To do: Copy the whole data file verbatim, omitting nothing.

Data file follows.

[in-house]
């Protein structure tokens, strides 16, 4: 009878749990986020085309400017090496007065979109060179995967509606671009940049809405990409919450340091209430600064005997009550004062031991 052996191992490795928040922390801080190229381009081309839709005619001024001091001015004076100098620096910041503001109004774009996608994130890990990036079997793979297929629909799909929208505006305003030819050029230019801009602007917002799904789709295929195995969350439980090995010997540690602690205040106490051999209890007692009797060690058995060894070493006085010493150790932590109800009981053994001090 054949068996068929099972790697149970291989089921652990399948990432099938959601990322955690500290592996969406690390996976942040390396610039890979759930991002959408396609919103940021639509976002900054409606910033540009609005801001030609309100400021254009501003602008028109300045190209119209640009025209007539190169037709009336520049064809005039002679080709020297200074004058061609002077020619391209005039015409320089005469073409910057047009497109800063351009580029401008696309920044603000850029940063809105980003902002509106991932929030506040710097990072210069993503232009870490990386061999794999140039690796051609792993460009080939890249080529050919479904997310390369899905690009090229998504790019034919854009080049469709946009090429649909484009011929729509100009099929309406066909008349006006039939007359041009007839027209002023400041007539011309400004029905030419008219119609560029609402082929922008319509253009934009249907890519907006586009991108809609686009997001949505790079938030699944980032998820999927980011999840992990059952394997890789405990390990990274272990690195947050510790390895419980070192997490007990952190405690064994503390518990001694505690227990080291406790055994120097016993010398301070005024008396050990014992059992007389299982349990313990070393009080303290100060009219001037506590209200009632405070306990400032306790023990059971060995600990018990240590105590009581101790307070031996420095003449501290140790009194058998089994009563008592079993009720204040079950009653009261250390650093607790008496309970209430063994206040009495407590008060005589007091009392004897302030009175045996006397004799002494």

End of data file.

[in-house]
């Protein structure tokens, strides 16, 4: 009878749990986020085309400017090496007065979109060179995967509606671009940049809405990409919450340091209430600064005997009550004062031991 052996191992490795928040922390801080190229381009081309839709005619001024001091001015004076100098620096910041503001109004774009996608994130890990990036079997793979297929629909799909929208505006305003030819050029230019801009602007917002799904789709295929195995969350439980090995010997540690602690205040106490051999209890007692009797060690058995060894070493006085010493150790932590109800009981053994001090 054949068996068929099972790697149970291989089921652990399948990432099938959601990322955690500290592996969406690390996976942040390396610039890979759930991002959408396609919103940021639509976002900054409606910033540009609005801001030609309100400021254009501003602008028109300045190209119209640009025209007539190169037709009336520049064809005039002679080709020297200074004058061609002077020619391209005039015409320089005469073409910057047009497109800063351009580029401008696309920044603000850029940063809105980003902002509106991932929030506040710097990072210069993503232009870490990386061999794999140039690796051609792993460009080939890249080529050919479904997310390369899905690009090229998504790019034919854009080049469709946009090429649909484009011929729509100009099929309406066909008349006006039939007359041009007839027209002023400041007539011309400004029905030419008219119609560029609402082929922008319509253009934009249907890519907006586009991108809609686009997001949505790079938030699944980032998820999927980011999840992990059952394997890789405990390990990274272990690195947050510790390895419980070192997490007990952190405690064994503390518990001694505690227990080291406790055994120097016993010398301070005024008396050990014992059992007389299982349990313990070393009080303290100060009219001037506590209200009632405070306990400032306790023990059971060995600990018990240590105590009581101790307070031996420095003449501290140790009194058998089994009563008592079993009720204040079950009653009261250390650093607790008496309970209430063994206040009495407590008060005589007091009392004897302030009175045996006397004799002494």